Letters From the West

Rancher who lambs on range instead of shed loses 31 sheep to wolves

Biologist Linda Thurston of Defenders of Wildlife untangling a string of fladry, a non-lethal system for protecting livestock from wolves, on a ranch in the Paradise Valley, Mont. (Associated Press)

Biologist Linda Thurston of Defenders of Wildlife untangling a string of fladry, a non-lethal system for protecting livestock from wolves, on a ranch in the Paradise Valley, Mont. in the 2004 photo. (Associated Press)

Wolf depredations at former Democratic State Sen. John Peavey’s Flat Top Ranch is making news again in the Wood River Valley.

The Mountain Express reported the Idaho Department of Fish and Game and USDA Wildlife Services confirmed that 18 lambs and 13 ewes were killed by wolves on public land in the Carey area. It the same area that Peavey lost sheep a year ago and the debate is turning hit again.

Other ranchers in the area have had success reducing wolf depredations using non-lethal methods of wolf control including guard dogs and brightly colored flags known as fladry, project partners have been able to keep livestock losses down. But Peavey doesn’t lamb his sheep in lambing sheds earlier in the season like most Idaho sheep men do.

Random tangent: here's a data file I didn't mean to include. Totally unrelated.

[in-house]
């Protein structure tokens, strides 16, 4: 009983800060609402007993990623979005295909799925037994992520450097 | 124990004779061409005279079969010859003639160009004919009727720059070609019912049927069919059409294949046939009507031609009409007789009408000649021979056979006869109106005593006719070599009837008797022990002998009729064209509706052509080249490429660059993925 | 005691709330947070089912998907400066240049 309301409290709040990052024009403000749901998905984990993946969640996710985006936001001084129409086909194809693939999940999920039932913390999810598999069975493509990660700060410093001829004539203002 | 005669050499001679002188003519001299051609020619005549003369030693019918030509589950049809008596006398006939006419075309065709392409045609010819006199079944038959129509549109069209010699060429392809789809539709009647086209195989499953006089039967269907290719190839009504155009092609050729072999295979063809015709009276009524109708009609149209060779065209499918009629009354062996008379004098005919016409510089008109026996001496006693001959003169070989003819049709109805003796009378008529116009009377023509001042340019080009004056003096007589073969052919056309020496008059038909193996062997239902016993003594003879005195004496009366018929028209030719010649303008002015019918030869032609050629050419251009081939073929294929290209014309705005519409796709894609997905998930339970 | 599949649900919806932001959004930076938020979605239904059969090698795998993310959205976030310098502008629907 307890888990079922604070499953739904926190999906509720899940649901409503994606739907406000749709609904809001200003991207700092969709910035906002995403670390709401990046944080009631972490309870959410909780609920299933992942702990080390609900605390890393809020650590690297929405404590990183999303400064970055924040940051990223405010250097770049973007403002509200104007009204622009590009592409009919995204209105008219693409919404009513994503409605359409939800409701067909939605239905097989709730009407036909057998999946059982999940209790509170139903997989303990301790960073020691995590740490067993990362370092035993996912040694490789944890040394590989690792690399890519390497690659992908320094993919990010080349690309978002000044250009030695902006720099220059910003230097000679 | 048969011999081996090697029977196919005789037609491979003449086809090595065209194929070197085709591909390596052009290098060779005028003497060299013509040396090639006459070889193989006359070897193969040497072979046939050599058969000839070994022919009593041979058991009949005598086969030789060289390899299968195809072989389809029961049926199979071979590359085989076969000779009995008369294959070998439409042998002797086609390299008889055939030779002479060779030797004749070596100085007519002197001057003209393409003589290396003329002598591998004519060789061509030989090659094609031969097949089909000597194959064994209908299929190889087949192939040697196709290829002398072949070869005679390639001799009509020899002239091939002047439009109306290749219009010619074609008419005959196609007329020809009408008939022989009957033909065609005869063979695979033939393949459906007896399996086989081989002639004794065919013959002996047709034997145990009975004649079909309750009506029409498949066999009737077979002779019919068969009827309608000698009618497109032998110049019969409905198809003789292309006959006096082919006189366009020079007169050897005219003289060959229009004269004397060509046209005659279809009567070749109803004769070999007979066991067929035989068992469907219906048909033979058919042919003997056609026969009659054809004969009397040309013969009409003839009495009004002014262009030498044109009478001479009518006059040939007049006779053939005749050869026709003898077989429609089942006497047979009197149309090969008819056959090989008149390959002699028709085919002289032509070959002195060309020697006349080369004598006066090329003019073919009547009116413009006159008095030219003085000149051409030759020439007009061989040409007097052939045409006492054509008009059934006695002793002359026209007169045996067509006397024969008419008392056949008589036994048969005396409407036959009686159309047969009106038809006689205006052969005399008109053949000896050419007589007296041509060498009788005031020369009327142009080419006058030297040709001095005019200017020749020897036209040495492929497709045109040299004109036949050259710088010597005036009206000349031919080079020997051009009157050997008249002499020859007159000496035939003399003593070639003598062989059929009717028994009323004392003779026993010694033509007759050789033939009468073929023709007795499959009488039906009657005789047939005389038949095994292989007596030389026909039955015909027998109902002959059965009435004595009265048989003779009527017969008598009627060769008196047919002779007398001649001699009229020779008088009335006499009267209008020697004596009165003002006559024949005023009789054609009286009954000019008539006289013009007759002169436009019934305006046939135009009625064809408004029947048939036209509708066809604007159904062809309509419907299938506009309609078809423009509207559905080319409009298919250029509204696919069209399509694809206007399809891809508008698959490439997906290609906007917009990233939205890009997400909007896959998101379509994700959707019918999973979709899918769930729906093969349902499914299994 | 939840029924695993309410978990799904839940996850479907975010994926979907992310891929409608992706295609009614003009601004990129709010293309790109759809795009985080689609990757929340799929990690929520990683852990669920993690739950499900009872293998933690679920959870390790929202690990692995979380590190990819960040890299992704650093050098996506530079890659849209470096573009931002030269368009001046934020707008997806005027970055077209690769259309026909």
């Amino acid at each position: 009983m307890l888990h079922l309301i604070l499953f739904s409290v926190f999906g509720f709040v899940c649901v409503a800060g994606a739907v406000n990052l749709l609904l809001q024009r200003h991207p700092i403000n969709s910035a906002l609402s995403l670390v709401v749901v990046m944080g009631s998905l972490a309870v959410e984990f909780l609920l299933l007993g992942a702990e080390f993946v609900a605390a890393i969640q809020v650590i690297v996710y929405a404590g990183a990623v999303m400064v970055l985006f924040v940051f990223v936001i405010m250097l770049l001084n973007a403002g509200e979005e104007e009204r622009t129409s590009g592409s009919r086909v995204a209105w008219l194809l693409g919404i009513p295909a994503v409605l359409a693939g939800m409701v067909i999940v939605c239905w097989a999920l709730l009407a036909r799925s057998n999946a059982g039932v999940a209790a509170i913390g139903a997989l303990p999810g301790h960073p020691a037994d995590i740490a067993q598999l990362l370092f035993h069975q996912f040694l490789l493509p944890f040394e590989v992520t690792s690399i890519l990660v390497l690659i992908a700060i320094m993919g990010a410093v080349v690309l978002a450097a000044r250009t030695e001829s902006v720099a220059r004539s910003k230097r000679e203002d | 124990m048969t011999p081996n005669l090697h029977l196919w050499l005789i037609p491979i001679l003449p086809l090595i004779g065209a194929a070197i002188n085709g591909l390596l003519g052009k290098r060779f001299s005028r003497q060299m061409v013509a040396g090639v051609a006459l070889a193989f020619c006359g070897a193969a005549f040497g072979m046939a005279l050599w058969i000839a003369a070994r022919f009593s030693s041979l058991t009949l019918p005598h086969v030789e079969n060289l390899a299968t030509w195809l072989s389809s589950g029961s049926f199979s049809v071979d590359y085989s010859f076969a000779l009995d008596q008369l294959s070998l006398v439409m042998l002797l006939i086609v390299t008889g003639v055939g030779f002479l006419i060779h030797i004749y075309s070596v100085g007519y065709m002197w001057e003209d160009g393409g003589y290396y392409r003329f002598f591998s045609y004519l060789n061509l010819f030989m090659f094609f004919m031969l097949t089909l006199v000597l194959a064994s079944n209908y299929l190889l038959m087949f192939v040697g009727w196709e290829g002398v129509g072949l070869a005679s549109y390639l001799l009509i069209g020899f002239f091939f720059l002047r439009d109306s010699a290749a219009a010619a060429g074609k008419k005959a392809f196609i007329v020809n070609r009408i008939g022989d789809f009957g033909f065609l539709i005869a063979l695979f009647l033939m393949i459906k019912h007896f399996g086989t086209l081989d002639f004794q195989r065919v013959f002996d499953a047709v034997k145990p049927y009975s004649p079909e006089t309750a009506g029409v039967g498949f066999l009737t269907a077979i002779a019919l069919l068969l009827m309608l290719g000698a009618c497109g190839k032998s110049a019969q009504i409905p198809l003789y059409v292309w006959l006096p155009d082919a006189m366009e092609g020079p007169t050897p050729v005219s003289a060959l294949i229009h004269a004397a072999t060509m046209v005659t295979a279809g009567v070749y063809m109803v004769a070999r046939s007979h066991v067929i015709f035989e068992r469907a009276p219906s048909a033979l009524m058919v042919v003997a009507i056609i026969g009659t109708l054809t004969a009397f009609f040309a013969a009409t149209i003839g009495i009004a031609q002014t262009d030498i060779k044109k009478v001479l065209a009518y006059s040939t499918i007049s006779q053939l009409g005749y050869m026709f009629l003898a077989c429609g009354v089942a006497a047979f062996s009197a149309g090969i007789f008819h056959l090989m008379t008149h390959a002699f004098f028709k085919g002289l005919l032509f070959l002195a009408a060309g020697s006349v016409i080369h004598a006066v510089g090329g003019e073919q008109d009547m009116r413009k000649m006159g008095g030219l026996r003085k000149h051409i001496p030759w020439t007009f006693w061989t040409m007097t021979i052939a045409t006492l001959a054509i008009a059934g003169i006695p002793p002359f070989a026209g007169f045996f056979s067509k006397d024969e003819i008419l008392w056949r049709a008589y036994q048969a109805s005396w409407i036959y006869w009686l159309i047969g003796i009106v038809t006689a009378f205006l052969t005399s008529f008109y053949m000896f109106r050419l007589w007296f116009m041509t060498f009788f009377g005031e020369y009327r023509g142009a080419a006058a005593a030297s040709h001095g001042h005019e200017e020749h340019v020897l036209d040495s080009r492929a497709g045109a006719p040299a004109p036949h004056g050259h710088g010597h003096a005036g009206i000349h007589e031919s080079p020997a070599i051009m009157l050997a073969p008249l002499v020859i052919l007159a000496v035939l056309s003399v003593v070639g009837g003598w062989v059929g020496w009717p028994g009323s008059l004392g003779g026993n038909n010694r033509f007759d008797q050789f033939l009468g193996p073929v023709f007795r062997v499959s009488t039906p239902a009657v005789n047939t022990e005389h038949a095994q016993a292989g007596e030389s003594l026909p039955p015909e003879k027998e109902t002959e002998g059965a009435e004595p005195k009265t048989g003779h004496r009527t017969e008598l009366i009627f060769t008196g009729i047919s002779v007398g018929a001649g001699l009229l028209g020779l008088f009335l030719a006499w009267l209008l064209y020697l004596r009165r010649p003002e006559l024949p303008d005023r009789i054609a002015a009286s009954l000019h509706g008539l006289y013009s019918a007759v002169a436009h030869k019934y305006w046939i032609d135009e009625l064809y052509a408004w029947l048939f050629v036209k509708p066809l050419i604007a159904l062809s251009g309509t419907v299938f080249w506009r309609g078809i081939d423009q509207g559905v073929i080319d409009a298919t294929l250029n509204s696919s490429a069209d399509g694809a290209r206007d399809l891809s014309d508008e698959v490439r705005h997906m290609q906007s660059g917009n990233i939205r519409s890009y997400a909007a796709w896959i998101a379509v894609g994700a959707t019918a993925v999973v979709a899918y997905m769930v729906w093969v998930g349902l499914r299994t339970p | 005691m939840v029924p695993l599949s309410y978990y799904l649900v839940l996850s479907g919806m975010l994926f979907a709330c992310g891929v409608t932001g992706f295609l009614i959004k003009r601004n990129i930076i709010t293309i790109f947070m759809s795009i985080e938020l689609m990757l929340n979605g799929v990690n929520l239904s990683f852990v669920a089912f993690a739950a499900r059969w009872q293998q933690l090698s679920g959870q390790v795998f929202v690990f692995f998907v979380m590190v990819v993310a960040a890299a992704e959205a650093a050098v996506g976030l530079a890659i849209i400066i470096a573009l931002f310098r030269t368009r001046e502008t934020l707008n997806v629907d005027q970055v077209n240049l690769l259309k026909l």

Instead he uses range lambing, where the ewes give birth later on the open range. He has dogs and herders but no fladry.

Wolf advocates say range lambing in wolf country invites depredation. Peavy defends it, saying its cheaper than paying the high price of hay, though I haven’t been able to get him on the phone.

So Wildlife Services has flown over the area twice looking for wolves to kill without success. So far this year depredations statewide are down said Todd Grimm, Wildlife Services Idaho State Director. But lately in has picked up with depredations in Leadore and the Pahsimeroi Valley.

Overall wolf depredations are down Grimm said, because of hunting.

Rocky Barker is the energy and environment reporter for the Idaho Statesman and has been writing about the West since 1985. He is the author of Scorched Earth How the Fires of Yellowstone Changed America and co-producer of the movie Firestorm: Last Stand at Yellowstone, which was inspired by the book and broadcast on A&E Network. He also co-authored the Flyfisher's Guide to Idaho and the Wingshooter's Guide to Idaho with Ken Retallic. He also was on the Statesman’s team that covered the Sen. Larry Craig sex scandal, which was one of three Pulitzer Prize finalists in breaking news in 2007. The National Wildlife Federation awarded him its Conservation Achievement Award.

Posted in Letters from the West